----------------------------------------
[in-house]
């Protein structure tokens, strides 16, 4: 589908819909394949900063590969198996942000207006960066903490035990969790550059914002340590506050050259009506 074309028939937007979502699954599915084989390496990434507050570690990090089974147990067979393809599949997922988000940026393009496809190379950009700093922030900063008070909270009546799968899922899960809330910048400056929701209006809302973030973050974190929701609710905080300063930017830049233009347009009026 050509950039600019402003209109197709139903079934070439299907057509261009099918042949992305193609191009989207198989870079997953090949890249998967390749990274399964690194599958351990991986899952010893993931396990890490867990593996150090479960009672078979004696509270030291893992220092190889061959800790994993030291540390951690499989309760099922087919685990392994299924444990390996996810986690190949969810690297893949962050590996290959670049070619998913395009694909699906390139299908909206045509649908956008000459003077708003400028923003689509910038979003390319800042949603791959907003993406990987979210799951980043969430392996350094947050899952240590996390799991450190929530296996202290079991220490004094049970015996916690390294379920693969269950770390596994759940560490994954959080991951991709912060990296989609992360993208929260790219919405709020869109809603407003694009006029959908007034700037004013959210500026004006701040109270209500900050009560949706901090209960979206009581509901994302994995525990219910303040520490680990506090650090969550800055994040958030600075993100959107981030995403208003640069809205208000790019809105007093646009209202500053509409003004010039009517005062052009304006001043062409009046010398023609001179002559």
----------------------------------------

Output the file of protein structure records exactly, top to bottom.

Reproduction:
[in-house]
């Protein structure tokens, strides 16, 4: 589908819909394949900063590969198996942000207006960066903490035990969790550059914002340590506050050259009506 074309028939937007979502699954599915084989390496990434507050570690990090089974147990067979393809599949997922988000940026393009496809190379950009700093922030900063008070909270009546799968899922899960809330910048400056929701209006809302973030973050974190929701609710905080300063930017830049233009347009009026 050509950039600019402003209109197709139903079934070439299907057509261009099918042949992305193609191009989207198989870079997953090949890249998967390749990274399964690194599958351990991986899952010893993931396990890490867990593996150090479960009672078979004696509270030291893992220092190889061959800790994993030291540390951690499989309760099922087919685990392994299924444990390996996810986690190949969810690297893949962050590996290959670049070619998913395009694909699906390139299908909206045509649908956008000459003077708003400028923003689509910038979003390319800042949603791959907003993406990987979210799951980043969430392996350094947050899952240590996390799991450190929530296996202290079991220490004094049970015996916690390294379920693969269950770390596994759940560490994954959080991951991709912060990296989609992360993208929260790219919405709020869109809603407003694009006029959908007034700037004013959210500026004006701040109270209500900050009560949706901090209960979206009581509901994302994995525990219910303040520490680990506090650090969550800055994040958030600075993100959107981030995403208003640069809205208000790019809105007093646009209202500053509409003004010039009517005062052009304006001043062409009046010398023609001179002559």